Saugatuck Rowers: Practice Rain or Shine

Hang on for a minute...we're trying to find some more stories you might like.


Email This Story






Shannon Moss ’11
Web News Editor

Staples students set sail under all weather conditions. | Photo contributed by Barry A. Hyman

The weather is cold, rainy, and foggy. Through their rain-streaked windowshields, drivers see pedestrians huddled under umbrellas, windowshield wipers flashing, and…. rowers?

Susan Greenberg ‘11, a rower for 17 seasons at the Saugatuck Rowing Club (SRC), decided to take up the sport after always envying the swift oar motions of rowers she had seen.

Within the next months, she had practices consisting of two hours spent on the water, land excersizes, and countless seemingly unbearable workouts.

Yet, she continued to push through, despite the hard nature of the workouts.

“I love the way a boat feels… I love spending time with other rowers, and I love the feeling of accomplishment,” said Greenberg.

She sums up her relationship with rowing as a “love—hate thing.”

Max Meyer-Bosse ’11 has similar feelings about the sport.  Although he did not initially enjoy it when he started in seventh grade, he eventually became accustomed to the work, and appreciates reward that comes with it.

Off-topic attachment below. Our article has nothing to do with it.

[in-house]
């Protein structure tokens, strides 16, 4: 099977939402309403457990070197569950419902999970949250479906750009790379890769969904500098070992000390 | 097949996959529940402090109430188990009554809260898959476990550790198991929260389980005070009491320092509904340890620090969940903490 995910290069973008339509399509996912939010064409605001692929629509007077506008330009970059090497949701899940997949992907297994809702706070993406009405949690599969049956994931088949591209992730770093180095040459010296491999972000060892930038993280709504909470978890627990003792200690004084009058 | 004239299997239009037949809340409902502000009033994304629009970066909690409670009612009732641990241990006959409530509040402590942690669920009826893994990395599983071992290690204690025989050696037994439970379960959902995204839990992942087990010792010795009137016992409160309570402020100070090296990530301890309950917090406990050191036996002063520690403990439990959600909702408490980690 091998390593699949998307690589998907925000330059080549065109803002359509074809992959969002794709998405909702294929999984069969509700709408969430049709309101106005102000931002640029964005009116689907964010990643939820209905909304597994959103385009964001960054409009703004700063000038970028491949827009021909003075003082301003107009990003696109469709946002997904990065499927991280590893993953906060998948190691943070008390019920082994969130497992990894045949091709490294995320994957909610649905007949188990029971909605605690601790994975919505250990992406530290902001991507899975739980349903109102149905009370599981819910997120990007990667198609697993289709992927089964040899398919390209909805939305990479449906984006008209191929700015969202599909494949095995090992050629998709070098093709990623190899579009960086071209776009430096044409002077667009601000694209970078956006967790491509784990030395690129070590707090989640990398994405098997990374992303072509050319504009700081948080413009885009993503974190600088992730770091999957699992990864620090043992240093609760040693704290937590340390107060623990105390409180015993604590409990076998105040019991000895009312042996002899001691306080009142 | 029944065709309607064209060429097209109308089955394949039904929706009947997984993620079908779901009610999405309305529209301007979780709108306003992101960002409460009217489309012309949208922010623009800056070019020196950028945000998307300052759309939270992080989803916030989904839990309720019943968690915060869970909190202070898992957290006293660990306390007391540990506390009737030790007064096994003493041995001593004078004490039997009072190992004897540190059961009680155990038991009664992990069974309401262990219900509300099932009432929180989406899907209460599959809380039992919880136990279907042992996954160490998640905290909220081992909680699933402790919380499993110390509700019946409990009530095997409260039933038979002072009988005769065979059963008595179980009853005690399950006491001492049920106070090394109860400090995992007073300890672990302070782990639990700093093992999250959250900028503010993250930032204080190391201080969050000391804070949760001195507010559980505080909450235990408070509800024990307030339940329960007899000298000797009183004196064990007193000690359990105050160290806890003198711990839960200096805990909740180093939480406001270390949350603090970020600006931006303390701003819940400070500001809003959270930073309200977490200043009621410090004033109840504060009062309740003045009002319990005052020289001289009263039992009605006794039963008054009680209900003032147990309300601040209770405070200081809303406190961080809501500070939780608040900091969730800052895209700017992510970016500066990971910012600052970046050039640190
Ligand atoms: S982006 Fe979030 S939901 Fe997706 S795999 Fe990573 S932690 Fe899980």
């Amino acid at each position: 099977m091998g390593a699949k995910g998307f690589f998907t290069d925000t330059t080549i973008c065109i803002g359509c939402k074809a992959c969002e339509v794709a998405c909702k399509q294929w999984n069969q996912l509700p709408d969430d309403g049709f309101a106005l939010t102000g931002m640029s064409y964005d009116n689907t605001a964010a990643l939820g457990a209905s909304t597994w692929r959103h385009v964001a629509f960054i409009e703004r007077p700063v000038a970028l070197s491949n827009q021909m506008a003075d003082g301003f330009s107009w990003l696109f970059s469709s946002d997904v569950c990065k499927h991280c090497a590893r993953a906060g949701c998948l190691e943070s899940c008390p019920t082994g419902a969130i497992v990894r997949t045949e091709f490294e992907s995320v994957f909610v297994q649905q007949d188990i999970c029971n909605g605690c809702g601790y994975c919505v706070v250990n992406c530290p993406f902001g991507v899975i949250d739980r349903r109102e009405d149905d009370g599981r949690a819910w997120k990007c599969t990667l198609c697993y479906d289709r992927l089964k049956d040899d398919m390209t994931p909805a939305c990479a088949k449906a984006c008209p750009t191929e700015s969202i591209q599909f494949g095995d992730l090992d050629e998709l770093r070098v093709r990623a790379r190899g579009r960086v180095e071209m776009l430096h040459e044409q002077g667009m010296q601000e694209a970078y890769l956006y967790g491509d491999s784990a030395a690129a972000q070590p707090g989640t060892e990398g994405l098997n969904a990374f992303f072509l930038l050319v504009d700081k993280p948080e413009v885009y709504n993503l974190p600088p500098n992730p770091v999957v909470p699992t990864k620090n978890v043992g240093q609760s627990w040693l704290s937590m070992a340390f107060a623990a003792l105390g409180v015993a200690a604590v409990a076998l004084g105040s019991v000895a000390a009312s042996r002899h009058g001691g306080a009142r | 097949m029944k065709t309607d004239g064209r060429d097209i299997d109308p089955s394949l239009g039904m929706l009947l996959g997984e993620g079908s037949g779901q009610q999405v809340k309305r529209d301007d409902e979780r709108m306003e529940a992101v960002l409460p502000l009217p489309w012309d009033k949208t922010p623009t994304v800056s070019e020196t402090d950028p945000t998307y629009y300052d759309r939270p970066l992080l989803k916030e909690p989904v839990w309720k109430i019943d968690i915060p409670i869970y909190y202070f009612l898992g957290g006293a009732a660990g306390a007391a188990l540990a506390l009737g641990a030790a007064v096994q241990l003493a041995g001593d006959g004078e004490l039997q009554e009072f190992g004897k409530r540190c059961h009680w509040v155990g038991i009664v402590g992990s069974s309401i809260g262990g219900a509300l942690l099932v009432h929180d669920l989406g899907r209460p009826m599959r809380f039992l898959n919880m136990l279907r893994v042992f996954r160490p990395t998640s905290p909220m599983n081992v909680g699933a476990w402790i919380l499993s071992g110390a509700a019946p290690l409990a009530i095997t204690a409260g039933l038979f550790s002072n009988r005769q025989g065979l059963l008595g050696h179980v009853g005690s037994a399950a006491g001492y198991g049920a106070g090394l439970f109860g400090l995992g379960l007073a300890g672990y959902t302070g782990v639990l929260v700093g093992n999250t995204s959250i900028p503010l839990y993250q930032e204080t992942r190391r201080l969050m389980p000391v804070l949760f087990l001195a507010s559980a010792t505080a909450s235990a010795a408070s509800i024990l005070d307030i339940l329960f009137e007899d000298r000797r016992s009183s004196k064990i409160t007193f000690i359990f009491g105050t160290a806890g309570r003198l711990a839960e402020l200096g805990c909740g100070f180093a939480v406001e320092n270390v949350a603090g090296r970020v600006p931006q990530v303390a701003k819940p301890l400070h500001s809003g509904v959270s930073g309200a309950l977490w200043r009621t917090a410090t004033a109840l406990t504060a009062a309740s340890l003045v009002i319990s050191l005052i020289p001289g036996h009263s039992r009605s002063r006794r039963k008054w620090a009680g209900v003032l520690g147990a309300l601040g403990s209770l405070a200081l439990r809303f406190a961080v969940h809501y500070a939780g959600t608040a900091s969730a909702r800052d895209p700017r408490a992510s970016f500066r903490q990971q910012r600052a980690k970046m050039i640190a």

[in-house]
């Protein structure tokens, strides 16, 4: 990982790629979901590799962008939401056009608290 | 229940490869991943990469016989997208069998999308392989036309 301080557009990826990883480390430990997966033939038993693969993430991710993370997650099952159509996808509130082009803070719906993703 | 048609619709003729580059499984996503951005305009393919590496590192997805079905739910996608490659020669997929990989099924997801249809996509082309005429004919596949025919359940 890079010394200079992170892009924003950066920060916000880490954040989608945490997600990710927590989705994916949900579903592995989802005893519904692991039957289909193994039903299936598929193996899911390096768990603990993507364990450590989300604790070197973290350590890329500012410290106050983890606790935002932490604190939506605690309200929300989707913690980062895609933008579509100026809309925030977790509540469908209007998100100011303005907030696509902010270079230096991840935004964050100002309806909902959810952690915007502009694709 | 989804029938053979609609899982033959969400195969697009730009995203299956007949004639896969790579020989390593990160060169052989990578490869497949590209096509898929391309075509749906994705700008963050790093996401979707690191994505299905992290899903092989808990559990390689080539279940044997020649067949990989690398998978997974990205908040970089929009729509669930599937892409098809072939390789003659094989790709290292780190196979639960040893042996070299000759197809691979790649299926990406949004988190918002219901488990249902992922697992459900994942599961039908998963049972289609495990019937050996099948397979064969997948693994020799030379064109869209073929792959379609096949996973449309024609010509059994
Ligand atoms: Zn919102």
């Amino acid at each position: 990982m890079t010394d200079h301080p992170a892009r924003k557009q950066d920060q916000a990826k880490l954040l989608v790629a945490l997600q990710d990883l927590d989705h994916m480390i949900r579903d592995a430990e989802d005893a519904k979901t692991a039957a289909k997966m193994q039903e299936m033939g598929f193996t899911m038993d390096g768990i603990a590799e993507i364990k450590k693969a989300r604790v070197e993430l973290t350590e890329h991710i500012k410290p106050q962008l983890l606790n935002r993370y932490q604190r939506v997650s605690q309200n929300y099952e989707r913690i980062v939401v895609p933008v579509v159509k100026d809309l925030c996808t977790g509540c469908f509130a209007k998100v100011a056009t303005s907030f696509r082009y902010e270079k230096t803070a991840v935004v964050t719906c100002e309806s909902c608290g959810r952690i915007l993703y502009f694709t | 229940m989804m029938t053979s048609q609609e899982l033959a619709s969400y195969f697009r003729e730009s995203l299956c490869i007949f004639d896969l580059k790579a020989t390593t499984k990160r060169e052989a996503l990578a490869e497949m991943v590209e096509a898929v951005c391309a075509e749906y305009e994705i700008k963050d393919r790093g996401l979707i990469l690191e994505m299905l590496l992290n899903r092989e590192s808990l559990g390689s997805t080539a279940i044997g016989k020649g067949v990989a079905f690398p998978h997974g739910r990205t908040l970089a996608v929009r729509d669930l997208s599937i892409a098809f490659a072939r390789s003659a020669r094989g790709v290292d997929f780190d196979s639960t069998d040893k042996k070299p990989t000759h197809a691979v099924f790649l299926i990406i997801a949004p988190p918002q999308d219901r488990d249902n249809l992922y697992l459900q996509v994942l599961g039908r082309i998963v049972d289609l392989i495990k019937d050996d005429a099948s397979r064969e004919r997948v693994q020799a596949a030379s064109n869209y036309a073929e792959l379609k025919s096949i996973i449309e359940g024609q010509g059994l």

Meyer-Bosse has had great success in his sport.

As his team’s captain, he was also recognized as the first place winner in the Youth National heavy-weight doubles.  He  also placed as the third place winner at the Head of the Charles, a prestigious rowing competition that takes place in Boston.

Meyer-Bosse and his teammates often strive for 600 minutes of cardio per week on their 3 p.m to 6 p.m. weekly practices.

When unable to train on the water during winter, they simulate the motion of rowing by workout machines called ergs.

Meyer-Bosse credits much of his love for the sport to the team camaraderie component.

Sharon Kriz, 10-year coach of boys’ and girls’ rowing at SRC, also believes that it is important for team members to get along well with, and work well with, one another.

“It is the ultimate team sport. The athletes have to move perfectly in sync with each other to move the boat,” said Kriz, whose experience includes rowing with the U.S. national team for three years.

Above all, Kriz highlights the unique nature of the sport. “We train for endurance, speed, power, technique all at once,” Kriz said.

Print Friendly, PDF & Email